U.S. lyricist Richard Maltby, hired to collaborate with Boublil and Schöenberg in translating the libretto into English, commented that "neither Claude-Michel nor Alain nor even Cameron really understood how devastating the Vietnam War was to the American psyche" (Behr and Steyn, 65). Presumably, France, too, bears a deject-abject relation to "Indochina," a historical relationship that is subsumed by-perhaps abjected through-the limited focus on the United States's involvement in Vietnam, with only passing references to France's originating role as colonists in the region. If anything, that France played a large role in instigating the devastation of the region seems to have been a source of legitimation for Boublil, who recounted feeling a sense of relief on discovering Loti's French antecedent for Puccini's American opera, "since it must not be forgotten that Vietnam was a French colony and a French mistake before it became an American one" (qtd. in Behr and Steyn, 31). This shared history of involvement in Southeast Asia constituted a source of authority for Boublil and Schöenberg, who (in promotional materials written after the start of the Pryce casting controversy) averred that "The Engineer, the half-French, half-Vietnamese wheeler-dealer [was] an actual Vietnamese type that many French and English journalists have encountered" in addition to being based on the minor character of Goro in Puccini's opera (Behr and Steyn, 32). However, Boublil claimed "insider" knowledge of both sides of the story-declaring a greater affinity with the Vietnamese victims than with the Americans, despite their (France's and the United States's) shared "mistake": "Born and raised in Tunisia," he reflected, "I had learned a sense of fatalism under another Oriental hot sky.... Kim and Thuy are familiar to me, like a friend's sister and a cousin.... I also felt very clearly that the American Dream probably meant for Vietnamese exactly what it meant to me and my school friends in Tunisia" (Behr and Steyn, 33). Thus, Boublil and presumably his collaborator distance or demarcate themselves from France's abject historical relationship to Indochina/Vietnam by projecting that guilt/responsibility onto the United States and at times by identifying with the Vietnamese victims as a way of deferring affiliation with a United States that is (perhaps more spectacularly) saddled with the abject burden of the Vietnam War and its aftermath.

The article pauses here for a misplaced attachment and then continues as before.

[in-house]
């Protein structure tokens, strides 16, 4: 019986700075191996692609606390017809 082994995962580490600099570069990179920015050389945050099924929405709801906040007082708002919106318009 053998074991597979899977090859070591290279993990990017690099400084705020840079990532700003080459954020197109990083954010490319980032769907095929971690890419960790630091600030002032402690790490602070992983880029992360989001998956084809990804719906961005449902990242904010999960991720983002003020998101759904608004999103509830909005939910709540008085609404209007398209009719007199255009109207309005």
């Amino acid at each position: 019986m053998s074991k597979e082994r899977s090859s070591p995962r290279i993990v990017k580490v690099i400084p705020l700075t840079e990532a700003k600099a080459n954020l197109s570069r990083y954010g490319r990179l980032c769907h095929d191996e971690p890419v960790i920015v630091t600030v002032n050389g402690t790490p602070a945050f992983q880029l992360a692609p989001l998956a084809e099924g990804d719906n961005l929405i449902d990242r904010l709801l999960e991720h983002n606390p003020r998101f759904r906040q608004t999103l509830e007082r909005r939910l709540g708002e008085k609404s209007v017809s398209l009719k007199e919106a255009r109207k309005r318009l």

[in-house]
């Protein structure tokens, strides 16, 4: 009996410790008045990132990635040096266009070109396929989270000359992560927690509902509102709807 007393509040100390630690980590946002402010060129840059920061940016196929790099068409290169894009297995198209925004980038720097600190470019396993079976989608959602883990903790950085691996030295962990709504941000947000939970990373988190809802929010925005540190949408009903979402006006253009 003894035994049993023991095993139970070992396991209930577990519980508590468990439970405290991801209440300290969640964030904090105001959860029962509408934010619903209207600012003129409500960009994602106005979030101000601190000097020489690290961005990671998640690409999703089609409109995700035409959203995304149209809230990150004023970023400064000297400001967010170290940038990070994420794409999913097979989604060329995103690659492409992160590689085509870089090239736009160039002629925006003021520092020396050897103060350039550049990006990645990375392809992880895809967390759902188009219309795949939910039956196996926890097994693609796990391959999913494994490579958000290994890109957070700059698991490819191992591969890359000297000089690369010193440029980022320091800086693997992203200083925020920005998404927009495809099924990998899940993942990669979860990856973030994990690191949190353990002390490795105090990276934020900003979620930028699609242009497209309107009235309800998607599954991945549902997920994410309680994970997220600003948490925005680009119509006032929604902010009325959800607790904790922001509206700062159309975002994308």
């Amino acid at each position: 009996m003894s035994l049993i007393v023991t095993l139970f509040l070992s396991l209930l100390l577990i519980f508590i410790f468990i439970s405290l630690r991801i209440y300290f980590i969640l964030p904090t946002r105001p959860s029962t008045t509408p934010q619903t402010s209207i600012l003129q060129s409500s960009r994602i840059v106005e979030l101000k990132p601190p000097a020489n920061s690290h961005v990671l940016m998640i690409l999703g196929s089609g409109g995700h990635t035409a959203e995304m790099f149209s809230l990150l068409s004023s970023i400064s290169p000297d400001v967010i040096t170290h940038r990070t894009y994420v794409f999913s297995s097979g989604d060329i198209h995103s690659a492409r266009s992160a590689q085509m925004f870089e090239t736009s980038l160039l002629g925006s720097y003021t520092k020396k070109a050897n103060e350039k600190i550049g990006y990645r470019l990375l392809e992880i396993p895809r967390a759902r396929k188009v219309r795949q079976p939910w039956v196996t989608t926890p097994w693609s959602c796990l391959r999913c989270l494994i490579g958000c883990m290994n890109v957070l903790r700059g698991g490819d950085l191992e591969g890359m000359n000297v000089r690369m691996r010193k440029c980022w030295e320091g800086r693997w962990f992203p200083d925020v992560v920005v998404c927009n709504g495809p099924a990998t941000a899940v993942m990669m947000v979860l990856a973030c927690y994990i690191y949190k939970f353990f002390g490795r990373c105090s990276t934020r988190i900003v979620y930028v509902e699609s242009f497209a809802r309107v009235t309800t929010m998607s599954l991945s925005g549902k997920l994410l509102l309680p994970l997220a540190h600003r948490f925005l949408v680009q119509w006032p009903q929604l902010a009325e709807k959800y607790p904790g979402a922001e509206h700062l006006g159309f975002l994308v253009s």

The show accomplishes this task by avoiding even the superficial moral ambiguities of Puccini's narrative. Schöenberg states flatly (and without further elaboration), "We didn't want Chris to be a bastard like Pinkerton" (Behr and Steyn, 30), and indeed the published/performed version of the character has very little in common with the worldly, womanizing, callous, and aggressive American in Puccini's opera. Rather, Miss Saigon labors to establish Chris as well intentioned and without fault at every stage of the narrative. In the opening musical number other GIS jovially participate in a lottery/"beauty contest" in which the woman who "wins" becomes the prize of the holder of the winning lottery ticket. The women preen, strut, and bump and grind in G-strings and bikinis, apparently not only willing but enthusiastic to participate in this exchange. Chris hangs back from the catcalling-not from a lack of appropriately heteromasculine libidinal aggression, as the lyrics later assure us, but because of his patriotic preoccupation with the impending end of the U.S. occupation of Saigon:
The meat is cheap in Saigon Why can't I just play the game? We lost the war long ago What is this bug up my ass You tell me I don't know. ("The Heat Is On")
Near the end of the number it is not Chris but rather his friend (appropriately named) John who, as a gesture of homosocial affection, "buys" Kim for Chris-despite Chris's reluctance, we are assured:
JOHN: I'm gonna buy you a girl.
CHRIS: You can buy me a beer.
Thus, Chris is exonerated from all potential charges of exploitation or objectification in retaining Kim's services-enabling the audience (by now positioned to identify with Chris's point of view) to enjoy the spectacular display of (apparently eager) sexually available Asian women, without having to feel ethically compromised for having taken pleasure in the appeal.
Excerpted from NATIONAL ABJECTION by Karen Shimakawa Copyright © 2002 by Duke University Press
Excerpted by permission. All rights reserved. No part of this excerpt may be reproduced or reprinted without permission in writing from the publisher.
Table of Contents
Introduction: “It’s not right for a body to know his own origins”
1. “I should be American!” Abjection and the Asian (American) Body
2. “The dance that’s happening” Performance, Politics, and Asian American Theatre Companies
3. “We’come a Chinatowng, Folks!” Resisting Abjection
4. “I’ll be right here . . . right where you left me” Mimetic Abjection/Abject Mimicry
5. “Whose history is this, anyway?” Changing Geographies in Ping Chong’s East-West Quartet
Afterword: “Then we’ll have drama”